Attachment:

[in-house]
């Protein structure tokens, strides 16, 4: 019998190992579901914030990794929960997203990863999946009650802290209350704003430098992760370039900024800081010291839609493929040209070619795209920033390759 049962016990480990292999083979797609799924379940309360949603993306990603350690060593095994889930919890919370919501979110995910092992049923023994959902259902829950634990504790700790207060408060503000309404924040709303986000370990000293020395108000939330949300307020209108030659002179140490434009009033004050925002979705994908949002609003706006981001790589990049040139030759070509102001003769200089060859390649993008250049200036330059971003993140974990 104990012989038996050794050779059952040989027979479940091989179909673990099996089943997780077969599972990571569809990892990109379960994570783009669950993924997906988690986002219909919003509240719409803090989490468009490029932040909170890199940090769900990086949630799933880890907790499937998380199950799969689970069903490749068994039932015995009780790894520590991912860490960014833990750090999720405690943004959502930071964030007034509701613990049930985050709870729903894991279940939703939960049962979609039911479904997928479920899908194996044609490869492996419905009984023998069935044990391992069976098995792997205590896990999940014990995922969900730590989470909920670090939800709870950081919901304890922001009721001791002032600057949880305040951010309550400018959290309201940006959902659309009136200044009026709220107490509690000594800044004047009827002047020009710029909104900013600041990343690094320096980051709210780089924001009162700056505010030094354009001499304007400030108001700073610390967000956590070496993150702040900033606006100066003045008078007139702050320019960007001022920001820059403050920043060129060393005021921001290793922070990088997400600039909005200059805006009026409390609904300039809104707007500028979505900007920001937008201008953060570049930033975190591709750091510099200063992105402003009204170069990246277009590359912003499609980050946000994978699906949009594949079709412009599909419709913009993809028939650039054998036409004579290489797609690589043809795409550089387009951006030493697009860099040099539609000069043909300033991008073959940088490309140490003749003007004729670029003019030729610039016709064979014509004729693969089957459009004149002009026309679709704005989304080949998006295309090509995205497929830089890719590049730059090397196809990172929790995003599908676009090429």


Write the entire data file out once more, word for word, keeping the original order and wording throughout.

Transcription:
[in-house]
């Protein structure tokens, strides 16, 4: 019998190992579901914030990794929960997203990863999946009650802290209350704003430098992760370039900024800081010291839609493929040209070619795209920033390759 049962016990480990292999083979797609799924379940309360949603993306990603350690060593095994889930919890919370919501979110995910092992049923023994959902259902829950634990504790700790207060408060503000309404924040709303986000370990000293020395108000939330949300307020209108030659002179140490434009009033004050925002979705994908949002609003706006981001790589990049040139030759070509102001003769200089060859390649993008250049200036330059971003993140974990 104990012989038996050794050779059952040989027979479940091989179909673990099996089943997780077969599972990571569809990892990109379960994570783009669950993924997906988690986002219909919003509240719409803090989490468009490029932040909170890199940090769900990086949630799933880890907790499937998380199950799969689970069903490749068994039932015995009780790894520590991912860490960014833990750090999720405690943004959502930071964030007034509701613990049930985050709870729903894991279940939703939960049962979609039911479904997928479920899908194996044609490869492996419905009984023998069935044990391992069976098995792997205590896990999940014990995922969900730590989470909920670090939800709870950081919901304890922001009721001791002032600057949880305040951010309550400018959290309201940006959902659309009136200044009026709220107490509690000594800044004047009827002047020009710029909104900013600041990343690094320096980051709210780089924001009162700056505010030094354009001499304007400030108001700073610390967000956590070496993150702040900033606006100066003045008078007139702050320019960007001022920001820059403050920043060129060393005021921001290793922070990088997400600039909005200059805006009026409390609904300039809104707007500028979505900007920001937008201008953060570049930033975190591709750091510099200063992105402003009204170069990246277009590359912003499609980050946000994978699906949009594949079709412009599909419709913009993809028939650039054998036409004579290489797609690589043809795409550089387009951006030493697009860099040099539609000069043909300033991008073959940088490309140490003749003007004729670029003019030729610039016709064979014509004729693969089957459009004149002009026309679709704005989304080949998006295309090509995205497929830089890719590049730059090397196809990172929790995003599908676009090429």